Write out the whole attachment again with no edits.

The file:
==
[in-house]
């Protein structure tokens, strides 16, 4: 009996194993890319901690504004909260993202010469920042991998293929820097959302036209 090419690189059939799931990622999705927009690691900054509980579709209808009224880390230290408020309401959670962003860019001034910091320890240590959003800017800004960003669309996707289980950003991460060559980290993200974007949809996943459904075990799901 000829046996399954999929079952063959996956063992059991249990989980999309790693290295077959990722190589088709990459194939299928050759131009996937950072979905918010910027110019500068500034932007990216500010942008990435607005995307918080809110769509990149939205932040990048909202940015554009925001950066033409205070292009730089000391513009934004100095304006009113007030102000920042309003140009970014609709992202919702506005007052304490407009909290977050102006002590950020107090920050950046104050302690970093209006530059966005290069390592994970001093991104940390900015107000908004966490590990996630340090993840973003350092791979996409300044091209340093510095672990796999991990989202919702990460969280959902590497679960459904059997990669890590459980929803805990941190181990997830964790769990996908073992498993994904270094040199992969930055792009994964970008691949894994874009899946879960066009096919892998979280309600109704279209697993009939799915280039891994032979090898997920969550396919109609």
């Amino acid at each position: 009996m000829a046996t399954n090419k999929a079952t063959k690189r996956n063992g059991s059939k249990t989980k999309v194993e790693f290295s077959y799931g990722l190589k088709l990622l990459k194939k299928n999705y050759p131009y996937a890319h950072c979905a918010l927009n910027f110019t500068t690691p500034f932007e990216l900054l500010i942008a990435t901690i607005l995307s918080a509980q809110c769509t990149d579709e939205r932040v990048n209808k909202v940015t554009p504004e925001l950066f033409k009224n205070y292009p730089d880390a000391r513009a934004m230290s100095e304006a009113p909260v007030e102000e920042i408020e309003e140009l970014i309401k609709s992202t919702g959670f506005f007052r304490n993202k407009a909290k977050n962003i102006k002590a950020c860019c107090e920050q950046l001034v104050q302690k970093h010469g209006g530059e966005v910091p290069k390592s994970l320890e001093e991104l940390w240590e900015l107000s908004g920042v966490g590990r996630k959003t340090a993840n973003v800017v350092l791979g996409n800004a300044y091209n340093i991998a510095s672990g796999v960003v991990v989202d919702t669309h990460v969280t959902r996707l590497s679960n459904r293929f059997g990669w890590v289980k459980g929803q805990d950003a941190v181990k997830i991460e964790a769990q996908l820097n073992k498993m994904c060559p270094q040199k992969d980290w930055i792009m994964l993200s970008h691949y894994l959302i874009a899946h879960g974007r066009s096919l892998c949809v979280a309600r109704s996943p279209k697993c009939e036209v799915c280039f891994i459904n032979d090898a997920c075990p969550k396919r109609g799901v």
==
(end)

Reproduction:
[in-house]
């Protein structure tokens, strides 16, 4: 009996194993890319901690504004909260993202010469920042991998293929820097959302036209 090419690189059939799931990622999705927009690691900054509980579709209808009224880390230290408020309401959670962003860019001034910091320890240590959003800017800004960003669309996707289980950003991460060559980290993200974007949809996943459904075990799901 000829046996399954999929079952063959996956063992059991249990989980999309790693290295077959990722190589088709990459194939299928050759131009996937950072979905918010910027110019500068500034932007990216500010942008990435607005995307918080809110769509990149939205932040990048909202940015554009925001950066033409205070292009730089000391513009934004100095304006009113007030102000920042309003140009970014609709992202919702506005007052304490407009909290977050102006002590950020107090920050950046104050302690970093209006530059966005290069390592994970001093991104940390900015107000908004966490590990996630340090993840973003350092791979996409300044091209340093510095672990796999991990989202919702990460969280959902590497679960459904059997990669890590459980929803805990941190181990997830964790769990996908073992498993994904270094040199992969930055792009994964970008691949894994874009899946879960066009096919892998979280309600109704279209697993009939799915280039891994032979090898997920969550396919109609």
């Amino acid at each position: 009996m000829a046996t399954n090419k999929a079952t063959k690189r996956n063992g059991s059939k249990t989980k999309v194993e790693f290295s077959y799931g990722l190589k088709l990622l990459k194939k299928n999705y050759p131009y996937a890319h950072c979905a918010l927009n910027f110019t500068t690691p500034f932007e990216l900054l500010i942008a990435t901690i607005l995307s918080a509980q809110c769509t990149d579709e939205r932040v990048n209808k909202v940015t554009p504004e925001l950066f033409k009224n205070y292009p730089d880390a000391r513009a934004m230290s100095e304006a009113p909260v007030e102000e920042i408020e309003e140009l970014i309401k609709s992202t919702g959670f506005f007052r304490n993202k407009a909290k977050n962003i102006k002590a950020c860019c107090e920050q950046l001034v104050q302690k970093h010469g209006g530059e966005v910091p290069k390592s994970l320890e001093e991104l940390w240590e900015l107000s908004g920042v966490g590990r996630k959003t340090a993840n973003v800017v350092l791979g996409n800004a300044y091209n340093i991998a510095s672990g796999v960003v991990v989202d919702t669309h990460v969280t959902r996707l590497s679960n459904r293929f059997g990669w890590v289980k459980g929803q805990d950003a941190v181990k997830i991460e964790a769990q996908l820097n073992k498993m994904c060559p270094q040199k992969d980290w930055i792009m994964l993200s970008h691949y894994l959302i874009a899946h879960g974007r066009s096919l892998c949809v979280a309600r109704s996943p279209k697993c009939e036209v799915c280039f891994i459904n032979d090898a997920c075990p969550k396919r109609g799901v």